Teens are Talking at Hope

Teens are Talking at Hope

The world is moving faster and faster each year. Cell phones and computers allow students to access massive amounts of information at breakneck speed that can be overwhelming and anxiety-producing. Statistics from the past decade of the National Institute of Mental Health reported 2.3 million adolescents aged 12 to 17 in the U.S. had at least one major depressive episode, and an estimated 31.9% of adolescents had an anxiety disorder. According to 2017 CDC statistics, suicide is the second leading cause of death for youth ages 12 to 18. In addition to societal challenges, many of Hope’s students also experience home life trauma resulting from gun violence, homelessness, substance/domestic abuse and emotional illness in their families.

Thanks to a generous grant from the Hanover Foundation, over 50% of Hope’s middle schoolers have a safe and comfortable place to share their feelings, work through conflicts, and learn new coping strategies for dealing with life’s challenges today. Our resident psychologist, Jaynay Johnson, MFT, provides her much needed Teen Talk Therapy services right in our middle school. In an October Philadelphia Inquirer article, Ms. Johnson said, “As we have pushed for more awareness around mental health and anxiety and depression, we have a lot more teens willing to share their experiences.”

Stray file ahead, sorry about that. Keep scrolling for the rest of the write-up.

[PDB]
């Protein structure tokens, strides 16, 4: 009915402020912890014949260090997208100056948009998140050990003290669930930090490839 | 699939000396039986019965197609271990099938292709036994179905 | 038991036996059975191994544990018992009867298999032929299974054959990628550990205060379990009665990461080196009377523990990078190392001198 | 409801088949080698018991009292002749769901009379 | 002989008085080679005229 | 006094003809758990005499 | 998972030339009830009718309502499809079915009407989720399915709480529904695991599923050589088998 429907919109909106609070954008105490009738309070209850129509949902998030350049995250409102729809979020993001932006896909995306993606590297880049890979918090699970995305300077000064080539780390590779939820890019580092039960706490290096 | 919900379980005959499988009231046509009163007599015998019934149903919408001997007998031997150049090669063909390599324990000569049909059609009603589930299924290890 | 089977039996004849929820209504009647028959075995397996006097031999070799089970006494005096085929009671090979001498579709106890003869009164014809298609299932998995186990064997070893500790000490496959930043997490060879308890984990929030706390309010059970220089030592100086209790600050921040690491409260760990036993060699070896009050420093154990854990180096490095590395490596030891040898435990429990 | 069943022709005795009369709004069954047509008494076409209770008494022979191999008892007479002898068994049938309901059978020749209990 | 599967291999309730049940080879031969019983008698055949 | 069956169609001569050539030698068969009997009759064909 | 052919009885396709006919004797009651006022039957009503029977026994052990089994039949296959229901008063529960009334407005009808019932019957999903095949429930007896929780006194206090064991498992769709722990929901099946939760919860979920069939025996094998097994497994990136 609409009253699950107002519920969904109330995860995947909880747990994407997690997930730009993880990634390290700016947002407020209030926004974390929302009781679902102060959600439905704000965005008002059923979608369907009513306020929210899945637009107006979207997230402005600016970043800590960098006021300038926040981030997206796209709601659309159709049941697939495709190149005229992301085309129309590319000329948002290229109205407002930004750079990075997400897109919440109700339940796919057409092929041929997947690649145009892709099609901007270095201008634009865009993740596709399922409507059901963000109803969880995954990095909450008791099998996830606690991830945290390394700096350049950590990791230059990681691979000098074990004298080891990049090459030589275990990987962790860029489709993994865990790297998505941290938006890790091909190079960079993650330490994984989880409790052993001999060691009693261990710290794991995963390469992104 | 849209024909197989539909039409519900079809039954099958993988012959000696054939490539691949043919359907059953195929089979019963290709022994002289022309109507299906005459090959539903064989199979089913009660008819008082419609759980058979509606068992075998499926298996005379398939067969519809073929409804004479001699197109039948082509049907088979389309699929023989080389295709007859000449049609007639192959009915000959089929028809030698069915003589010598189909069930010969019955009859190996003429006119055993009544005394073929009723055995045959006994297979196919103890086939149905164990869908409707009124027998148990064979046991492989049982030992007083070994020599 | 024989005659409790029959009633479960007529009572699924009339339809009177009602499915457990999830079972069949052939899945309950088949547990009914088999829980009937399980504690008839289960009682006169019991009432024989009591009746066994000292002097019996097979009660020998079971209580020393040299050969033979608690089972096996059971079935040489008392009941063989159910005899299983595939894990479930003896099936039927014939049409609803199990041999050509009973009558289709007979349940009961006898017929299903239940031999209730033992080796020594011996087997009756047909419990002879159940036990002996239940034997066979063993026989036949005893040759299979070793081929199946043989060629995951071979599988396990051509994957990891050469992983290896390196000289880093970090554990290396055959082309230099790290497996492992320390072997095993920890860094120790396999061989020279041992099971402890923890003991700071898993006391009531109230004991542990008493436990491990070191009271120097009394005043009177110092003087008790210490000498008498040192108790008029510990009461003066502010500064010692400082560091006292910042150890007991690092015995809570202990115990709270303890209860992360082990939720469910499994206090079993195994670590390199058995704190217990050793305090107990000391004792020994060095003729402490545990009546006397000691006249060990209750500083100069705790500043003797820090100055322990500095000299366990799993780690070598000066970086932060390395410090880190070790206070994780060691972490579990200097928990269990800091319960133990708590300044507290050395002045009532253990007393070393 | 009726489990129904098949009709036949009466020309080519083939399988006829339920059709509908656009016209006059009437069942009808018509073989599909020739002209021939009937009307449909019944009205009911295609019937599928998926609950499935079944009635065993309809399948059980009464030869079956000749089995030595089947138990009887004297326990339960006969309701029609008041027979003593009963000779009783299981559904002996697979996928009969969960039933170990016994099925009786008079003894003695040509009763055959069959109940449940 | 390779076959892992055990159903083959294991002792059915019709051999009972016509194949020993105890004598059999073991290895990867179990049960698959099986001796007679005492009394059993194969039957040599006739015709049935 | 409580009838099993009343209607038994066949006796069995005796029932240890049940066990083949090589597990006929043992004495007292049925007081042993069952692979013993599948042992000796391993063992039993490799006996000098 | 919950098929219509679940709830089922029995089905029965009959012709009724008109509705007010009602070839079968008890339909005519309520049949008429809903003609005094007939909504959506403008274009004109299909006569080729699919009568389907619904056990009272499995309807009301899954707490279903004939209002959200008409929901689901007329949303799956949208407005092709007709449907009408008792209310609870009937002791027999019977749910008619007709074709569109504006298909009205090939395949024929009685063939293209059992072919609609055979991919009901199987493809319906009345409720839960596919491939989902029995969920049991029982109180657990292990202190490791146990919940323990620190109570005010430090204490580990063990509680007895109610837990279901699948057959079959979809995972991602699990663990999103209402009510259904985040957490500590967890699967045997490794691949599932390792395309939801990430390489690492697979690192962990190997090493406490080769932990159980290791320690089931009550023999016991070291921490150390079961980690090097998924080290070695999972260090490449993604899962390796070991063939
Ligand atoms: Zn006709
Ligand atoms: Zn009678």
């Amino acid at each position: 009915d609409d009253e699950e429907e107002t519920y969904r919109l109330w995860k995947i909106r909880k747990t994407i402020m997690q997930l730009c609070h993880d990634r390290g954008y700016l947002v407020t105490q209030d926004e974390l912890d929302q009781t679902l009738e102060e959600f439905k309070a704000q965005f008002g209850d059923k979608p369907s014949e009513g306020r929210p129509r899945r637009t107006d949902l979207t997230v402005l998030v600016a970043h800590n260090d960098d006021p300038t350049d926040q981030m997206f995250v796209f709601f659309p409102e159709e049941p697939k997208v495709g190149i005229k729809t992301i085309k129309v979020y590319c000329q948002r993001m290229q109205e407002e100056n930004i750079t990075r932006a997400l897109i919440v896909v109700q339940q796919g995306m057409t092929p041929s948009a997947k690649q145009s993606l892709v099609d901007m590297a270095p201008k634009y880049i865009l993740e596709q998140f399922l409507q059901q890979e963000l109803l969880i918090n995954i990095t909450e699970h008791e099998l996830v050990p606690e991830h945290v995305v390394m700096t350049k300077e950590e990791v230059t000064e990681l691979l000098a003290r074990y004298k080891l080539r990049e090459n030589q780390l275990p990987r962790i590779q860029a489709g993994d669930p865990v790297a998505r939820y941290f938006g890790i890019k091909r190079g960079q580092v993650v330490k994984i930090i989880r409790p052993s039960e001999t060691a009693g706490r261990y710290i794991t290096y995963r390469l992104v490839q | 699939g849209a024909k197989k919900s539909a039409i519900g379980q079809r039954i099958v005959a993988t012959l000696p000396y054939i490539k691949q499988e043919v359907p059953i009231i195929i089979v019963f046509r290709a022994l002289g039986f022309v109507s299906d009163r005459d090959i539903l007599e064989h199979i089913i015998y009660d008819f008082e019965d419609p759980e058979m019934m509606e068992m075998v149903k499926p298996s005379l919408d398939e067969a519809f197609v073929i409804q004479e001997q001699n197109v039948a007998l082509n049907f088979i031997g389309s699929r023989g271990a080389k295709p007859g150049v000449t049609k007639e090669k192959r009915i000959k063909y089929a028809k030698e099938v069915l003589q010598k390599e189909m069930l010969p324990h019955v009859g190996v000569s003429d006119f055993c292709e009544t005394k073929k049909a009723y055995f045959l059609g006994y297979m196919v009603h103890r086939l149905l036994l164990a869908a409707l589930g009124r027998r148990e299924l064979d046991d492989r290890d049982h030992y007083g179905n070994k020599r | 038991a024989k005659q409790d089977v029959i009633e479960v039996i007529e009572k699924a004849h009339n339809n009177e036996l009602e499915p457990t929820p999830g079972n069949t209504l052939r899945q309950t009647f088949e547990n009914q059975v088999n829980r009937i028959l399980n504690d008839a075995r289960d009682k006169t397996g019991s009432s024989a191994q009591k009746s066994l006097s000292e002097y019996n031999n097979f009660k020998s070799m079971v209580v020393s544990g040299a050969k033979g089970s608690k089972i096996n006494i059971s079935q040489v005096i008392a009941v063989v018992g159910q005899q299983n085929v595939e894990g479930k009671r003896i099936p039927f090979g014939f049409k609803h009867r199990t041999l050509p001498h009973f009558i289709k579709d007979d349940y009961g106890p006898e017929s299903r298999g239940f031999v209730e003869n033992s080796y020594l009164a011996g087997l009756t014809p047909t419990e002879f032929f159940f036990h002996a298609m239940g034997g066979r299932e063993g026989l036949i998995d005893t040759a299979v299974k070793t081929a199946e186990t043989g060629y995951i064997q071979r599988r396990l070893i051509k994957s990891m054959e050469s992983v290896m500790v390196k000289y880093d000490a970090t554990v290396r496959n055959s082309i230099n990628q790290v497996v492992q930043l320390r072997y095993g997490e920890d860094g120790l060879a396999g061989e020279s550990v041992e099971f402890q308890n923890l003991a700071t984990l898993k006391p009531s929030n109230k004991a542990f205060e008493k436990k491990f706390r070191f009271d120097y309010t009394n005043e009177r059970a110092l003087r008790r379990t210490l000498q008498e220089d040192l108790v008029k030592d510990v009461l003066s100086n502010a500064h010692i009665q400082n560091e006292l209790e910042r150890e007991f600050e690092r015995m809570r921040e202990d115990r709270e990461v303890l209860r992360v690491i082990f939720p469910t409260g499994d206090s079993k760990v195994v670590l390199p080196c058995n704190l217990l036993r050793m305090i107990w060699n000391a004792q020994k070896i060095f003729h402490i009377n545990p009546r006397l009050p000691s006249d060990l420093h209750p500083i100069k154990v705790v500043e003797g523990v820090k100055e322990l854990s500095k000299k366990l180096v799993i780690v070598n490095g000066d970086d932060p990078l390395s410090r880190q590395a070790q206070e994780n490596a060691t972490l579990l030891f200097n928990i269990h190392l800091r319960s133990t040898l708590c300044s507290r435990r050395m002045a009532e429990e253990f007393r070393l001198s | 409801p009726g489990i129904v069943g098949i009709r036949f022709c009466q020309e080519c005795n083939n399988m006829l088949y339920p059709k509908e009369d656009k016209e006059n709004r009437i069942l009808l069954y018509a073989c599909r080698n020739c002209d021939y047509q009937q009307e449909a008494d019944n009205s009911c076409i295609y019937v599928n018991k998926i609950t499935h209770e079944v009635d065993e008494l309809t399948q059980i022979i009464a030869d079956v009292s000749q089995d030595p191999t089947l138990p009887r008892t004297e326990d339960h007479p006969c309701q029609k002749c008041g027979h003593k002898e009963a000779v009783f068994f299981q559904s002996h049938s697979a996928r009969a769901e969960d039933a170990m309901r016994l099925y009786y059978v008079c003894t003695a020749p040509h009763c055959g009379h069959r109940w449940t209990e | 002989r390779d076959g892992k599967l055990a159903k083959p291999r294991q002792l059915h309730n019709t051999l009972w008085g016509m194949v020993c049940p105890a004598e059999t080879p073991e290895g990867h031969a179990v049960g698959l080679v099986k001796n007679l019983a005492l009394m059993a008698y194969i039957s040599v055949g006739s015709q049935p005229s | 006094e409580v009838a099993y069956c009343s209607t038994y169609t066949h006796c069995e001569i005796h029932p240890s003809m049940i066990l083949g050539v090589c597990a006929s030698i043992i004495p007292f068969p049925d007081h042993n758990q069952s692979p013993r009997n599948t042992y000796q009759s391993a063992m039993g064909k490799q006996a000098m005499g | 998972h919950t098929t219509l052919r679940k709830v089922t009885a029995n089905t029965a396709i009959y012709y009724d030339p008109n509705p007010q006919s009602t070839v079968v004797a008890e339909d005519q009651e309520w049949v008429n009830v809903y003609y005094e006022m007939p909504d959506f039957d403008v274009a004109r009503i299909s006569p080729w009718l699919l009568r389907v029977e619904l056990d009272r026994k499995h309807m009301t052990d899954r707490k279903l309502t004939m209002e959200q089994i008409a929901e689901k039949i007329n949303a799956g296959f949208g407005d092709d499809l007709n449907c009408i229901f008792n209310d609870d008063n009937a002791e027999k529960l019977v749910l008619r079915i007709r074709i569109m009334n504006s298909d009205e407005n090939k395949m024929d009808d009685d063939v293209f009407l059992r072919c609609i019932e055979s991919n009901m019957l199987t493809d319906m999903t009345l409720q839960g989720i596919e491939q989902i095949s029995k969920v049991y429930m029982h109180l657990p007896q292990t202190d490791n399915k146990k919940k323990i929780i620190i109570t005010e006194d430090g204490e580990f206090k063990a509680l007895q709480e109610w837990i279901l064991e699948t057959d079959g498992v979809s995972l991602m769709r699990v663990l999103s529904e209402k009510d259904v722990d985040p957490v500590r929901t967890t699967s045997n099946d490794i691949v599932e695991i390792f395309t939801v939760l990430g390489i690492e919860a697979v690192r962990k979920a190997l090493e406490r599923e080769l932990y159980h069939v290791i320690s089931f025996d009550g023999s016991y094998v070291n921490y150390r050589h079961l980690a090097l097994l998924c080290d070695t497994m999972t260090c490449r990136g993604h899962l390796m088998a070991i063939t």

Hope students helped design Ms. Johnson’s oasis of healing office space to ensure they feel right at home when they have serious talking to do about their complex lives. As soon as you enter, your sense of smell is activated – warm, sweet scents permeate the space to calm the nerves of anxious students. Next time you visit us, ask middle schoolers about the reason for the “Pink” therapist chair, the specially designed papasan seating for students and the tropical motif wall decorations. Middle schoolers come to Ms. Johnson’s office at various times of the day for individual sessions and also have the benefit of her expertise in restorative group conversations to settle peer conflicts or to figure out tough classroom situations. Here’s what students have to say about this new, but important aspect of our MS program:

“Ms. Jaynay helps me calm down and work through my problems.”

“I like therapy because it allows me to be myself rather than putting on a mask for other people.”

“Ms. Jaynay helped me express my feelings more and didn’t judge me for my mistakes.”

Hope families will also have the opportunity to do some talking and listening. Ms. Johnson will create periodic YouTube videos covering key topics related to adolescent development that parents/guardians can access on-line from the convenience of their own homes. Stay tuned!

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